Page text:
Mindset change critical to ensure social success

Increasing interest to adopt and invest in social media underscores need for companies to tailor such tools with tactical strategies and customer-oriented perspectives.
Written by Jamie Yap, Contributor on

As more organizations look to social media to complement their communication efforts, it is important that they adopt a customized, integrated model and instill a change in employer mindset in order to achieve their business objectives.

Julius Chen, interaction strategist at advertising agency Bates 141, said businesses need to understand that social media is unlike traditional channels and requires a different execution.

"It is not just blasting out a bus or TV ad without knowing if it truly engages the audience and then expecting something to happen," Chen explained. Bates 141 promotes events such as Chunk Fest, hosted by Ben & Jerry's, which it helped build profiles on Facebook, Twitter and FourSquare to create buzz for the event as well as connect with existing fans of the U.S. ice cream company.

Social media helps companies identify customers directly and engage them instantaneously, allowing the brand to better meet its consumers' needs and lifestyles, and not the other way round, he said.

Chen suggests businesses make use of social media insights such as Radian 6 and Meltwater Buzz to find out what exactly are consumers saying about their brand and how it manifests in their lifestyle. These include colloquial lingo, he added, pointing to the ubiquitous Coca-Cola. "In Singapore, we say 'Coke', elsewhere they use 'Cola'," he noted.

Asuthosh Nair, COO of marketing company GetIT Comms, added that staying relevant is a crucial element in any social media strategy.

Nair said: "It's always about the customer and not the company's product or service. So make sure that you understand your customer's needs, and how to cater to them and respond with as much 'human touch' as possible."

Furniture giant, Ikea, for instance, turned to Facebook to support a marketing campaign to launch a new store in Malmo, Sweden. Its ad agency, Forsman and Bodenfors, used the Facebook account to profile photos of Ikea's showrooms. When word spread that the first person to tag his or her name onto a product featured in the photo would win that item, thousands of Swedes began posted pictures of Ikea showrooms on their profile pages.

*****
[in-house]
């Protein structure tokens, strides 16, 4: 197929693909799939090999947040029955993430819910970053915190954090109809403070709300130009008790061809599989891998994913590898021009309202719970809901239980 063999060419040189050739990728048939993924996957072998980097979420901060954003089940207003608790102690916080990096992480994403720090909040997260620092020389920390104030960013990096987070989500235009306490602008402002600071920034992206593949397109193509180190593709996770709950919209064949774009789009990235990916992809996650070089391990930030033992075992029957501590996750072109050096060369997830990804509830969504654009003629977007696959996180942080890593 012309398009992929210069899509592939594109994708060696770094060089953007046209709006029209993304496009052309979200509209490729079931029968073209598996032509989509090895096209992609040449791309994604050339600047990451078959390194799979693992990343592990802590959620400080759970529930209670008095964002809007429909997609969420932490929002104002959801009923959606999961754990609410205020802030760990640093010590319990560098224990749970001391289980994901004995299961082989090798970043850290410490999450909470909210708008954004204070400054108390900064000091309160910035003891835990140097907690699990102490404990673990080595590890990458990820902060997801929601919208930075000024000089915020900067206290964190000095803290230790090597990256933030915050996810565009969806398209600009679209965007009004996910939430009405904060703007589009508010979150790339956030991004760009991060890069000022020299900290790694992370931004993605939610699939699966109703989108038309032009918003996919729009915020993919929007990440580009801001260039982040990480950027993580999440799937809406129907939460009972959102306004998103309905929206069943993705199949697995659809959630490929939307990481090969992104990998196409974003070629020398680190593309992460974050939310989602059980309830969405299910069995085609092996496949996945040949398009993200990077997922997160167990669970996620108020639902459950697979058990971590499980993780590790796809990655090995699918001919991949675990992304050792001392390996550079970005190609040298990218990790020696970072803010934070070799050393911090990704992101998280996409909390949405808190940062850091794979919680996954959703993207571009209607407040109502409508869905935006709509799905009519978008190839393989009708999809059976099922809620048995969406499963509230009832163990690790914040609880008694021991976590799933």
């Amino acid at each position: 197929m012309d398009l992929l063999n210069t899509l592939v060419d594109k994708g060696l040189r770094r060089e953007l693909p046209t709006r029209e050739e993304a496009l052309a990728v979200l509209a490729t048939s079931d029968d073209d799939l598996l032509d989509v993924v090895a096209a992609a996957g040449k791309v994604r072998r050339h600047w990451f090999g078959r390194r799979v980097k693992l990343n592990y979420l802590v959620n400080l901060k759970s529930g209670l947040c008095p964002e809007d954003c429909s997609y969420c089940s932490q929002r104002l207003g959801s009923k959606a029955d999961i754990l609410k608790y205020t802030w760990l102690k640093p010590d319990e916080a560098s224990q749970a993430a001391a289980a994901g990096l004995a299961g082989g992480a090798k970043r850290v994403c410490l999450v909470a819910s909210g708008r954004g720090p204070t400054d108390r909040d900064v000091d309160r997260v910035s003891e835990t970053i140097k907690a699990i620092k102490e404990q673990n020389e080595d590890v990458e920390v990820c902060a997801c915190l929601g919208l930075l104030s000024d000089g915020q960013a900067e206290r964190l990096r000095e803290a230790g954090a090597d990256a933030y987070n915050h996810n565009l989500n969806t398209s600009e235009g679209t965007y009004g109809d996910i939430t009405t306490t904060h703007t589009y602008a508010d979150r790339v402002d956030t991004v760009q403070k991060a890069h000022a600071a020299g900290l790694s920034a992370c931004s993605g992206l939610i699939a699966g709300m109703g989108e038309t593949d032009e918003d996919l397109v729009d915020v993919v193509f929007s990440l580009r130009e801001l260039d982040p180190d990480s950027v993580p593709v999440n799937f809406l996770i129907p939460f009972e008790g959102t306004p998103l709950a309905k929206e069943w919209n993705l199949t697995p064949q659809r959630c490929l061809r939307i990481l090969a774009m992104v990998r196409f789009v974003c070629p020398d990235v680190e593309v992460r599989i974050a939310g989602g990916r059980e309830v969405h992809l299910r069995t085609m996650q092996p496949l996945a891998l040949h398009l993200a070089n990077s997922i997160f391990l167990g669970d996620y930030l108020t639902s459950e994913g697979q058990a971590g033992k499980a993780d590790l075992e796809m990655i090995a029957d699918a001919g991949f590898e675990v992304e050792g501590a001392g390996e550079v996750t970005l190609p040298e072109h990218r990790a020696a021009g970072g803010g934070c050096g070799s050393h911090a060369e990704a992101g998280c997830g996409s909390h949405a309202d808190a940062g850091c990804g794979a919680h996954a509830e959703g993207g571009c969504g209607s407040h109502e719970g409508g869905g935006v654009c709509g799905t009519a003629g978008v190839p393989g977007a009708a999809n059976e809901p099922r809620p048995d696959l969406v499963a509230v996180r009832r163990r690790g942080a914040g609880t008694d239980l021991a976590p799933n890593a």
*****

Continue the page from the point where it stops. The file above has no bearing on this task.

The good and the bad
But while the speed of propagation via social media platforms can yield great returns for companies, it can have a negative impact.

Patrick Linden, co-founder of Deal.com.sg, a lifestyle site offering deals, cautioned that the "fast and transparent" nature of social media channels can sometimes backfire as negative information spreads like wildfire.

Nonetheless, Linden said social media tools have proven "incredibly successful" for his site.

He noted that Deal.com.sg maintains its follower base by operating "in an honest and trustworthy manner".

And companies in Singapore are fast warming up to social media. According to a survey commissioned by Avanade, 20 percent of respondents in the country said they have integrated social media into their work environment, compared to the global average of 7 percent.

But, some still buck this trend, said Ebenezer Heng, co-founder of social media marketing agency, Kumeiti.

He told ZDNet Asia that it is a "fallacy" when businesses choose to ignore social media totally to avoid problems and challenges that may arise from adopting such platforms, such as security and negative branding.

Noting the growing influence of social networks, Heng said: "Consumers always talk about their experiences with businesses they patronize. Everyone is a publisher in the social media world, from blogs to forums. Content now drives awareness, not advertising."

To best tap the power of social media platforms, he said business should adopt "the right mindset and technique", and not simply the medium itself. "Social media means allowing the company to become human, to react to its consumers, to reach out, ask them [questions] and then actually listen to the answers," he added.

Carlyn Law, consultant and director of PR agency Sixth Sense Communications, said businesses should not blindly use "a blanket strategy" but look instead at carving out a mix of online tools and content that suits their concepts and brand values.

As GetIT Comms' Nair described: "It's about being social. So get your feet wet and start interacting."

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